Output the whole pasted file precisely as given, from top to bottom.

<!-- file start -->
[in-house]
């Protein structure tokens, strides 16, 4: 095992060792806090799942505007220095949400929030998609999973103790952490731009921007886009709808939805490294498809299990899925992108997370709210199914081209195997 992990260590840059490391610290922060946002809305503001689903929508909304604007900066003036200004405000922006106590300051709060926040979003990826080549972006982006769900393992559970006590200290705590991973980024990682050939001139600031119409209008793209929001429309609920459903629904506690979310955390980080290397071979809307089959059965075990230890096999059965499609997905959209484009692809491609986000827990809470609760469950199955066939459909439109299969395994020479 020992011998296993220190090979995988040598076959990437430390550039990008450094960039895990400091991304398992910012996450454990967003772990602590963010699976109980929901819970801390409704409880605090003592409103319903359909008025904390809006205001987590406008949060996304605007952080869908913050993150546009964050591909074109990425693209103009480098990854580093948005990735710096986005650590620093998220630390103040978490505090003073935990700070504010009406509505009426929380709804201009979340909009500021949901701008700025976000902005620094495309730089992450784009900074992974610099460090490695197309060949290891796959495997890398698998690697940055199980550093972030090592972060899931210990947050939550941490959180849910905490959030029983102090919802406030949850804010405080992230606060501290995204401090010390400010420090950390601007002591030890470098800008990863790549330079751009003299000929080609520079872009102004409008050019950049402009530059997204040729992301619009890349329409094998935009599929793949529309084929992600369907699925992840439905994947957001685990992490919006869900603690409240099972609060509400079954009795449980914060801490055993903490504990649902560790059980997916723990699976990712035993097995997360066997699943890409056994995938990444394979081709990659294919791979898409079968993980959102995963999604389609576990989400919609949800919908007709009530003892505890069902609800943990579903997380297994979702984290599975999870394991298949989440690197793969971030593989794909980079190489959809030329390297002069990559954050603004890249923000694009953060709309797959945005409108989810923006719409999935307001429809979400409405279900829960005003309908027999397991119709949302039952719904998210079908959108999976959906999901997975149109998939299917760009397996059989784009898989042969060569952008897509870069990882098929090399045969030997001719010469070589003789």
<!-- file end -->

[in-house]
């Protein structure tokens, strides 16, 4: 095992060792806090799942505007220095949400929030998609999973103790952490731009921007886009709808939805490294498809299990899925992108997370709210199914081209195997 992990260590840059490391610290922060946002809305503001689903929508909304604007900066003036200004405000922006106590300051709060926040979003990826080549972006982006769900393992559970006590200290705590991973980024990682050939001139600031119409209008793209929001429309609920459903629904506690979310955390980080290397071979809307089959059965075990230890096999059965499609997905959209484009692809491609986000827990809470609760469950199955066939459909439109299969395994020479 020992011998296993220190090979995988040598076959990437430390550039990008450094960039895990400091991304398992910012996450454990967003772990602590963010699976109980929901819970801390409704409880605090003592409103319903359909008025904390809006205001987590406008949060996304605007952080869908913050993150546009964050591909074109990425693209103009480098990854580093948005990735710096986005650590620093998220630390103040978490505090003073935990700070504010009406509505009426929380709804201009979340909009500021949901701008700025976000902005620094495309730089992450784009900074992974610099460090490695197309060949290891796959495997890398698998690697940055199980550093972030090592972060899931210990947050939550941490959180849910905490959030029983102090919802406030949850804010405080992230606060501290995204401090010390400010420090950390601007002591030890470098800008990863790549330079751009003299000929080609520079872009102004409008050019950049402009530059997204040729992301619009890349329409094998935009599929793949529309084929992600369907699925992840439905994947957001685990992490919006869900603690409240099972609060509400079954009795449980914060801490055993903490504990649902560790059980997916723990699976990712035993097995997360066997699943890409056994995938990444394979081709990659294919791979898409079968993980959102995963999604389609576990989400919609949800919908007709009530003892505890069902609800943990579903997380297994979702984290599975999870394991298949989440690197793969971030593989794909980079190489959809030329390297002069990559954050603004890249923000694009953060709309797959945005409108989810923006719409999935307001429809979400409405279900829960005003309908027999397991119709949302039952719904998210079908959108999976959906999901997975149109998939299917760009397996059989784009898989042969060569952008897509870069990882098929090399045969030997001719010469070589003789």